Design for Casting Manufacture Part 1

Die castings have a number of part design requirements in order to ensure castability.  Beyond that, many quality problems are designed into, or can be designed out of a casting product.


There are many concerns that must be addressed when designing a die casting.  Since parts are made from a permanent die casting die, the design of a part is difficult to change once a tool is built.  Parts made from this tool will be very similar to each other, so problems put into the part design will repeat.  For this reason, it is important that the design of a successful die casting take into account the potential problems and needs of the die casting process.

We will review some of the concerns that designers should be aware of in multiple parts.  These issues include:

  1. Draft Concerns
  2. Trimming Issues
  3. Dimensional Repeatability
  4. Porosity and Leakage Concerns
  5. Design for Assembly


Draft Concerns

The primary requirement for the manufacture of a die casting is draft.  As a die opens up after metal has been injected and solidified, the die steel must come apart from the casting.  If this does not, or cannot happen, the casting will be damaged upon die opening.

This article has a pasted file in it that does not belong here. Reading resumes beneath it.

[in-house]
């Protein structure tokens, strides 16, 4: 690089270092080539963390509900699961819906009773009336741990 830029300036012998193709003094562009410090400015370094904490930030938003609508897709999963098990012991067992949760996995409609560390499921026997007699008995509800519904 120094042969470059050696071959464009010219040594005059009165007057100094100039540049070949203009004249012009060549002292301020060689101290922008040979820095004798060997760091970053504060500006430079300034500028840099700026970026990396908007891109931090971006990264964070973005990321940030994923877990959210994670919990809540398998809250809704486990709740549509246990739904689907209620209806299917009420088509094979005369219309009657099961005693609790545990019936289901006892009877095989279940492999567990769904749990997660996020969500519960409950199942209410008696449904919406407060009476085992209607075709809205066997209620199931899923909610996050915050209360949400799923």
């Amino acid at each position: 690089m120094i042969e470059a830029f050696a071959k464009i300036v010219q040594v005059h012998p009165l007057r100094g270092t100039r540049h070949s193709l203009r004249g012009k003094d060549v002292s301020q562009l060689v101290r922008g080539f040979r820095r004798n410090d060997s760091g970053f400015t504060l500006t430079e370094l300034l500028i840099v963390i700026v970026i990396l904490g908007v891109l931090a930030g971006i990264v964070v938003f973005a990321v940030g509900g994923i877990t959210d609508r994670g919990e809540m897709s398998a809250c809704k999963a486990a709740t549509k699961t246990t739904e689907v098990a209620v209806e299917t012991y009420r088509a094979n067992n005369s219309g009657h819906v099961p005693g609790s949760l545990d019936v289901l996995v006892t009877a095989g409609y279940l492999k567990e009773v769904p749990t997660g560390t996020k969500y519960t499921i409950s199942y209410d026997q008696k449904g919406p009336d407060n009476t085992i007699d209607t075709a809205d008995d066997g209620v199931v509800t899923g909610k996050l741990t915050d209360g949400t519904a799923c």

To take a step back, its important to understand that all die casting dies have two halves, a cover and an ejector.  The draft on the part must be set up with the parting line of these two halves in mind.  On one side of the parting line, draft must be set to pull away from that side of the die.  On the other side of the parting line, draft must be reversed.  In general, for a wall or boss parallel to the movement of the cover and ejector, the draft must be set such that the thickest section is right at the parting line.  The wall or boss will then get smaller as it goes into the cover or ejector.  This angle is typically 2 degrees.

Beyond simple cover and ejector parting line pulls, a die casting die can have moving steel components, referred to as slides, on the perimeter of the die.  These slides can allow you to create a part with draft angles going in different directions and angles from the cover and ejector.  Within the slide area, all draft must be set parallel to the movement of that particular slide.

Slides add to the cost of the die casting die and the part itself.  They also add variability to the dimensions of the final casting.  The use of slides is frequently necessary in part design, but should be done with caution.

In part 2 of this discussion, we will discussing the needs for flash and excess material removal, or die trim, in a die casting part and also dimensional concerns.

Mark Fischer, Engineering and Quality Manager